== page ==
Cummins Power Generation, a business unit of Cummins Inc., officially unveiled its Acoustical Testing Facility (ATC) at its Fridley headquarters Oct 6. According to a press release, it is the largest engine-testing facility of its kind in the world.
By eliminating any external noise interference or input, the ATC, with its state-of-the-art hemi-anechoic (no echo) chamber, allows the company to measure precisely the noise output from fully assembled generator sets of all types and sizes. Pinpointing the sources of noise in a generator set helps Cummins Power Generation design quieter, “greener” products. In addition, the ATC reduces the environmental impact on the surrounding neighborhood by eliminating the need for outdoor testing. The facility was built in accordance with LEED guidelines for green building design.
Tony Satterthwaite, president of Cummins Power Generation, said, “The opening of the ATC demonstrates our company’s commitment to continuous improvement in product design as well as to environmental responsibility. It also allows us to create several new jobs, one more example of the continuing growth of Cummins Power Generation.”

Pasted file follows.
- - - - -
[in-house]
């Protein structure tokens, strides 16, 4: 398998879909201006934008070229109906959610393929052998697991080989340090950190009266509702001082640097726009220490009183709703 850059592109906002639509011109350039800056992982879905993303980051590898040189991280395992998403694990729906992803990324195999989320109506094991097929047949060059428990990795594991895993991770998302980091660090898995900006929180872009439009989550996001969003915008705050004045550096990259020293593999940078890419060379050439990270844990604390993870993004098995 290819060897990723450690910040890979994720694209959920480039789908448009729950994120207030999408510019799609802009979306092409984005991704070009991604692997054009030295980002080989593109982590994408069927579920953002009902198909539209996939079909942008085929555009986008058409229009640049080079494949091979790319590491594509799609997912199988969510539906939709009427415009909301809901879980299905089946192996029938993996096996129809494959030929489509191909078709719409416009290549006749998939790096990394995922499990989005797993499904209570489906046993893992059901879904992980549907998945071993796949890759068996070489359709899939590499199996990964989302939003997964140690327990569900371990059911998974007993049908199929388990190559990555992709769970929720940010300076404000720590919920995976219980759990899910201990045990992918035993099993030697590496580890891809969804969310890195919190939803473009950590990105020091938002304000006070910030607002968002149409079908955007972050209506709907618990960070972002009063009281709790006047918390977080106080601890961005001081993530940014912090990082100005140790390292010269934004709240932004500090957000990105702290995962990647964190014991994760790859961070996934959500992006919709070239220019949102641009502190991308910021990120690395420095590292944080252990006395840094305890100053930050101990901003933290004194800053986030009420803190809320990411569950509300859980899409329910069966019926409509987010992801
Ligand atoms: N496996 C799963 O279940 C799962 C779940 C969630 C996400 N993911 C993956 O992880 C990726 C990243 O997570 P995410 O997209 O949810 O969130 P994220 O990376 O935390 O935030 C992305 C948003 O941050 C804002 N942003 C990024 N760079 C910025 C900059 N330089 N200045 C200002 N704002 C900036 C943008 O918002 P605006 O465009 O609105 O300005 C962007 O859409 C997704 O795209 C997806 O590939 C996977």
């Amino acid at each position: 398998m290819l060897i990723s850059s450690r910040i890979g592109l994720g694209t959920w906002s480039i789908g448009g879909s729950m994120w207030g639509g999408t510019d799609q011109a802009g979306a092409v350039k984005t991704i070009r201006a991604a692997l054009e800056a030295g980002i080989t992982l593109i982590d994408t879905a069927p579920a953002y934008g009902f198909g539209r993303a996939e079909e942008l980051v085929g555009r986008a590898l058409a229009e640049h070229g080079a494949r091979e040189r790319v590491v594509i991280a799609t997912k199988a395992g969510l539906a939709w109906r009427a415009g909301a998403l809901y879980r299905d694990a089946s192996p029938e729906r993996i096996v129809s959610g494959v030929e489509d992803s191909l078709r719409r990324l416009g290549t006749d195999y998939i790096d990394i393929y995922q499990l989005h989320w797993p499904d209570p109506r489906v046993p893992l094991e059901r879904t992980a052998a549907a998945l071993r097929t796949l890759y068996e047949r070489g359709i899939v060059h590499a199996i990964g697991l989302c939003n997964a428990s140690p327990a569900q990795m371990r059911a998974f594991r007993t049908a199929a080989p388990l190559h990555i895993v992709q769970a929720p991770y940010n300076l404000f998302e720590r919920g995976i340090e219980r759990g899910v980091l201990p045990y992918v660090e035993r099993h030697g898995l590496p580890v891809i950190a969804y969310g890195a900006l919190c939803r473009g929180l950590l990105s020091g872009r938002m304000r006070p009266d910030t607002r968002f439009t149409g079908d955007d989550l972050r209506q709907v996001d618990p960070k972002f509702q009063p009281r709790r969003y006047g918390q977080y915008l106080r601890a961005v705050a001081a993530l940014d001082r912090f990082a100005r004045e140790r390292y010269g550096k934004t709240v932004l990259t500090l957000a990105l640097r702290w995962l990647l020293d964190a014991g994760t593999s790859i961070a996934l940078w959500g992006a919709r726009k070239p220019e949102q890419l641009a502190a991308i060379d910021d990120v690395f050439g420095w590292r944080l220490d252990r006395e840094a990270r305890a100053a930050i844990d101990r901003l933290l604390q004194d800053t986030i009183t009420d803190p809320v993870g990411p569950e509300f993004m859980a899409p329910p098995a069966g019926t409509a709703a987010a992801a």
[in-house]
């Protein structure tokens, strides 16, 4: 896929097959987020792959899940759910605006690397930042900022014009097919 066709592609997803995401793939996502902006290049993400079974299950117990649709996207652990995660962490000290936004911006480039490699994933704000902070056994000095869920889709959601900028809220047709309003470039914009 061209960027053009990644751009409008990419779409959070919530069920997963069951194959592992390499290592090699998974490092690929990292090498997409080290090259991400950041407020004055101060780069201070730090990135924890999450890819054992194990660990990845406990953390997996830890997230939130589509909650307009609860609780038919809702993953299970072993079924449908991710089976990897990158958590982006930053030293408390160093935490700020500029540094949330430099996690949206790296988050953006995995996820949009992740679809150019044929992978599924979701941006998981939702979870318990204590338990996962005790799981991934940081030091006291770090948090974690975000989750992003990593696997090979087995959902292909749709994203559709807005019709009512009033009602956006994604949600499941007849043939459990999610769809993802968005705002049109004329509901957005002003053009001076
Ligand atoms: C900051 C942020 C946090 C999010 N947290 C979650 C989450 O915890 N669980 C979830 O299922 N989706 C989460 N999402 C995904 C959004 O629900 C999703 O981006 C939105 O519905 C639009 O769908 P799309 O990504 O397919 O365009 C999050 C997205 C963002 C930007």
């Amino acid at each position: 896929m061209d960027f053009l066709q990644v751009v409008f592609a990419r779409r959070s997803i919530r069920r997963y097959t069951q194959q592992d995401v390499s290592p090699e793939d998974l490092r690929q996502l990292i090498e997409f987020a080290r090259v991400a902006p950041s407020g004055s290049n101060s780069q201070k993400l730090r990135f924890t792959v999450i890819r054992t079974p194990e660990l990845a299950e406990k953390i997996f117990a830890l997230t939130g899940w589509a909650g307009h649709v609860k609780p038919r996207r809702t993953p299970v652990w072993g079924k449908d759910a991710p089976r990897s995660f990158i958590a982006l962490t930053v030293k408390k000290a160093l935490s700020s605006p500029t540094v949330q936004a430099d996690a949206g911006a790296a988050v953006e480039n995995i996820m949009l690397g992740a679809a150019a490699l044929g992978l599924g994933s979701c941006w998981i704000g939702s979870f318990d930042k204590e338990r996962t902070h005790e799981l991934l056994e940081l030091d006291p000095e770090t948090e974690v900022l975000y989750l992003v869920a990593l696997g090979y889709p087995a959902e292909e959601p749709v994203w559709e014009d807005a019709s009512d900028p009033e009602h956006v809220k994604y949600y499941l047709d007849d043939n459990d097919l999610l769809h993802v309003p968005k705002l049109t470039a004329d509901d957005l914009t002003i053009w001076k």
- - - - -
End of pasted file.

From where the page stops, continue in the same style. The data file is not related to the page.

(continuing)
Cummins Power Generation Inc., a division of Cummins Inc., announced Tuesday (Nov. 10) that it will keep prices of consumer generator sets flat in 2010, due to consumer industry dynamics and market conditions.
Cummins Onan generator sets are employed in RV, marine, residential and a wide variety of mobile commercial and portable applications.
Meanwhile, the company also said it will raise prices for its commercial generator sets between 6 kW and 2500 kW. Prices of generator sets will rise between 1.5% and 2% effective Jan. 1, according to a news release.
This increase is due primarily to current industry dynamics, increasing commodity prices and projected market conditions. Cummins Power Generation’s commercial generator sets are used for continuous, prime and standby power in a variety of commercial and industrial applications.
The average prices of automatic transfer switches and paralleling systems will remain flat in 2010, driven by industry dynamics and projected market conditions. Like the company’s generator sets, Cummins Power Generation’s transfer switches and paralleling systems are used for continuous, standby and prime power in a wide range of commercial and industrial applications.